This bicep curl variation will help you build big arms in record time

This new variation on the bicep curl can help you build muscle and tone up your arms

Bicep curls
(Image credit: Getty Images)

If you're looking to build muscle on your arms, you might have already picked up a set of the best resistance bands or best adjustable dumbbells. Building better biceps and triceps isn't just for dedicated bodybuilders: having more upper-body strength will help you in many walks of life, and building muscle will increase your "body composition", the fat-to-muscle ratio which can help you stay healthy. 

This exercise is a great way to build more muscle in your biceps. Requiring only a single dumbbell, it's presented in this YouTube video by noted fitness channel Athlean-X and trainer Jeff Cavaliere. It's said to have been inspired by former Mr, Olympia Sergio Olivia, who used it to grow his arms. Check it out below:

Check out the new way to do bicep curls below:

How to do it:

  • Take hold of a dumbbell by resting one of the discs on your palms.
  • Curl your arms up to your chest, keeping the dumbbell level
  • Slowly lower your arms under control, again moving your hands to keep the dumbbell level at the bottom of the curl. 

Why do this bicep curl variation?

There's a few reasons why you might want to do this curl to grow your biceps. For one, it removes your forearms from the equation. Forearm strength is very important, as it means you've got a firm grip, and that's a great indicator of health in later life according to studies. 

However, if your forearms aren't yet very strong, they might get tired before the rest of your body does while exercising. This variation only works your biceps, which a) really stresses the bicep muscle, helping it to grow, and b) allows you to keep exercising after your grip has given out. 

Not many people know the bicep is actually made up of "long head" and "short head" muscles. Cavaliere says this exercise grows the "long head" very well, which is the outer portion of the bicep responsible for the bicep's "peak". Doing this curl means big arms are on the way. 

Of course, this is an exercise which targets the biceps and only the biceps. To train your whole body, you want to first do big lifts which hit lots of different muscle groups, such as deadlifts or pull-ups, before targeting individual muscles like this. For more on big arms, check out our guide to the best bicep workouts

More tips to build big arms

Man doing a diamond push-up

(Image credit: Future)

Biceps are only one part of the battle - your triceps should also be taken into consideration if you’re looking to fill your t-shirt sleeves. Like the biceps, the triceps are comprised of three separate “heads” of muscle, the long head, lateral head and median head. The Journal Frontiers in Nutrition found that to challenge all three heads to work and grow together, you need to up the intensity of your exercise. 

Intensity can mean adding more weight – for example, if you’re a regular gym-goer, adding the bench press to your routine can be a huge boon. Just like pulling weight towards your torso grows your biceps, pushing things away grows your triceps. Our guides on how to do a bench press covers the basics, including everything you need to get started.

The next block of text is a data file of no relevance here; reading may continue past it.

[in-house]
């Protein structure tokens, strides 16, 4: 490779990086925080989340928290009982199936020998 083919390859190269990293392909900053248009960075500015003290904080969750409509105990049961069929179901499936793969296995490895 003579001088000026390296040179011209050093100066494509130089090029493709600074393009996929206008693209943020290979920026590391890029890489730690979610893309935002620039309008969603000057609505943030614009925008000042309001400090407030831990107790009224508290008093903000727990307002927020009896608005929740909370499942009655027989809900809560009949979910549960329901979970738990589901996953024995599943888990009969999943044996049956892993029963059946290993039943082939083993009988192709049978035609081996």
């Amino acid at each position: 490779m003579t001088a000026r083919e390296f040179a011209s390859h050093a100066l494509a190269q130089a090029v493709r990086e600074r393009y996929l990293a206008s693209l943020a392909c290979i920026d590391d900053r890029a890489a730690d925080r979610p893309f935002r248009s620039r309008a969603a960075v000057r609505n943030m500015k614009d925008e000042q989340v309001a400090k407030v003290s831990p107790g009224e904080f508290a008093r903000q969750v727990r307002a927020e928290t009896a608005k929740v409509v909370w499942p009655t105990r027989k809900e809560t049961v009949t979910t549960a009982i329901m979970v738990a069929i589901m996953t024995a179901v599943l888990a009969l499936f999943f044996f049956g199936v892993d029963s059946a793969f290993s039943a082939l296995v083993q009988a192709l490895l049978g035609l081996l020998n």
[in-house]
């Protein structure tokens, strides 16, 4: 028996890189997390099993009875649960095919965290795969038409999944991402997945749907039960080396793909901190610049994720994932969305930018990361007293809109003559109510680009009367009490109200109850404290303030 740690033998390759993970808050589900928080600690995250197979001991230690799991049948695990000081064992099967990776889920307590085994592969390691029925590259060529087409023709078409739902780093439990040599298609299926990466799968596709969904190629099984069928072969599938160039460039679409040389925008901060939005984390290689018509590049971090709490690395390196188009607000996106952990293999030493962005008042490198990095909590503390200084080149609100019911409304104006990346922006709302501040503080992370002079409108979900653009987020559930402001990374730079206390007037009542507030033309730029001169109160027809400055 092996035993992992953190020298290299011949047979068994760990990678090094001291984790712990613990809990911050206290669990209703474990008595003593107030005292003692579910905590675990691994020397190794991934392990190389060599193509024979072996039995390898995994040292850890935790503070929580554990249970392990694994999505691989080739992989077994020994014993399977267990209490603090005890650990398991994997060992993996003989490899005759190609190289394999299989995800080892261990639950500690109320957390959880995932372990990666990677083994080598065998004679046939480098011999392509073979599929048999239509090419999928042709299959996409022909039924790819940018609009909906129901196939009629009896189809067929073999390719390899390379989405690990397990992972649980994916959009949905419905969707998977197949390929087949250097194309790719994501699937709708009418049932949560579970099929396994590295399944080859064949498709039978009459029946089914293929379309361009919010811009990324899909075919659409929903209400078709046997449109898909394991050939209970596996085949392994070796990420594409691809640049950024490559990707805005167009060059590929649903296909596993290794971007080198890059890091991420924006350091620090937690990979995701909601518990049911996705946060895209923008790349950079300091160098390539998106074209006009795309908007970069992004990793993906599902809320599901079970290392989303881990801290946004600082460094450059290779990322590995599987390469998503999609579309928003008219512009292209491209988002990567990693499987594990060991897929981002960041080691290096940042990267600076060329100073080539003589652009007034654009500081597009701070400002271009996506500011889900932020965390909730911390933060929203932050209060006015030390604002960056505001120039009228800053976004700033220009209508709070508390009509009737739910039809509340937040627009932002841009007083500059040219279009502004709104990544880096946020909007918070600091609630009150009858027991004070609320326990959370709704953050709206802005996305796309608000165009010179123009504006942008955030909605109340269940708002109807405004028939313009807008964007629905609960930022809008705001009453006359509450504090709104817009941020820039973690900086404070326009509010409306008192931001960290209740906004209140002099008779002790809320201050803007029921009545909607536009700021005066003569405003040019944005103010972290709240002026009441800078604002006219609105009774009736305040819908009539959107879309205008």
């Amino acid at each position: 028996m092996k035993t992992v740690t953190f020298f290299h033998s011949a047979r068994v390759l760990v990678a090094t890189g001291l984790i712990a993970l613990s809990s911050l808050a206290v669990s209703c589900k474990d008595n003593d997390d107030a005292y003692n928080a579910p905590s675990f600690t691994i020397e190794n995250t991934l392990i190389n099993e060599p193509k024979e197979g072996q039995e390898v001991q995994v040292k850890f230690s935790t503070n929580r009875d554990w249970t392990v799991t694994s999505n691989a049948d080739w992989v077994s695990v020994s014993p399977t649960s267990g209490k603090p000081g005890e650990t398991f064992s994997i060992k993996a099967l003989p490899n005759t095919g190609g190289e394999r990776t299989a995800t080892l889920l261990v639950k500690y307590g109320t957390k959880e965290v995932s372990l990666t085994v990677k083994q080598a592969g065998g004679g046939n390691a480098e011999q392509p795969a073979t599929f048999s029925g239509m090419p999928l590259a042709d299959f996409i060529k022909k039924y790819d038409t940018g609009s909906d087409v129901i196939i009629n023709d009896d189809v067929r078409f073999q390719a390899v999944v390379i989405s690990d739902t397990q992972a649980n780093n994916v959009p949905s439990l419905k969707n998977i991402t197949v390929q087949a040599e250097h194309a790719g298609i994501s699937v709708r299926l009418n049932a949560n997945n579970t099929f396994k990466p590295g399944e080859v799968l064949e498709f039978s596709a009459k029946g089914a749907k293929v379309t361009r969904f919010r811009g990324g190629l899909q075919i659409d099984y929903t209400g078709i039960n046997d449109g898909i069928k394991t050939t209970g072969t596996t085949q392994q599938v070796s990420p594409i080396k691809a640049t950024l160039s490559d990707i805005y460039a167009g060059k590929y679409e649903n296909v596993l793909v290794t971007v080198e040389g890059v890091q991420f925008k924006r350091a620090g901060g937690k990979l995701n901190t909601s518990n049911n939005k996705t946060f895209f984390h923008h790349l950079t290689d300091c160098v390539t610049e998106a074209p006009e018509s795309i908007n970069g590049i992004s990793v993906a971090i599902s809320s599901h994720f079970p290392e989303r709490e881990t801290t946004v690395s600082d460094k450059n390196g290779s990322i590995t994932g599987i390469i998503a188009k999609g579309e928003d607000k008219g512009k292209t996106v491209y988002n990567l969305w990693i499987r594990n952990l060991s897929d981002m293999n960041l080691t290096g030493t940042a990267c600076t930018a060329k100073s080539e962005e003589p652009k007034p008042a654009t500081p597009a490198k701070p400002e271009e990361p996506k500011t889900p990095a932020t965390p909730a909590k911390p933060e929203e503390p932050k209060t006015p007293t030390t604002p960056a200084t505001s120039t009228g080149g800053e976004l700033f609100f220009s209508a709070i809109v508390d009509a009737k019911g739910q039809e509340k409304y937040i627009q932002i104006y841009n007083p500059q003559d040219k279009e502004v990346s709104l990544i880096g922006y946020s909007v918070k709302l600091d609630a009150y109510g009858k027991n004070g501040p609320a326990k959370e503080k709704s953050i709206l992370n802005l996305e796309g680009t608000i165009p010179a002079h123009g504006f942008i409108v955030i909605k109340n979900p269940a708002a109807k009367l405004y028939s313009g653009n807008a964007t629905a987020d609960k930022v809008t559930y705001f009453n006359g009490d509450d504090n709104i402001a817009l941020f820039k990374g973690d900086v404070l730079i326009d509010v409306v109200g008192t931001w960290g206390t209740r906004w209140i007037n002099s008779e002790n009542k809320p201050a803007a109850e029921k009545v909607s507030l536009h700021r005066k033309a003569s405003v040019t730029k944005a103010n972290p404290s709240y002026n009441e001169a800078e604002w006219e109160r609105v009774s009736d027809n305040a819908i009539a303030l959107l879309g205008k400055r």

Intensity can also mean explosive power, or plyometric power in gym terms. It’s the application of more force and more speed, such as the infamous clap push-ups. It’s like a regular push up, but you push so hard off the ground that your body lifts in the air, so you have time to clap your hands before landing safely on the ground. A few sets of 10 of these towards the end of your workout will help you grow your triceps in addition to your biceps. 

A word of warming: These can be hard on the wrists. If you’re concerned about your joints, or you’re a beginner fitness enthusiast, we’d recommend staying away from this exercise for now. Diamond push-ups, as seen in the image above, can remove the move's emphasis on your chest and place the weight solely on your triceps, without incorporating impact.

Finally, it’s worth wondering why you want bigger, stronger arms. If it’s to become more athletic, increase lean muscle mass or look a little better, these exercises will help you get there – but be careful of aiming for unachievable results. If you’re after big arms like Hollywood actors or social media influencers offscreen, remember those kind of looks are unsustainable, and often chemically enhanced. 

Muscle can help you burn fat faster, become stronger and improve your body composition, but losing weight and getting those unrealistic proportions shouldn’t be the be-all and end-all. 

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Matt Evans

Matt Evans is an experienced health and fitness journalist and is currently Fitness and Wellbeing Editor at TechRadar, covering all things exercise and nutrition on Fit&Well's tech-focused sister site. Matt originally discovered exercise through martial arts: he holds a black belt in Karate and remains a keen runner, gym-goer, and infrequent yogi. His top fitness tip? Stretch.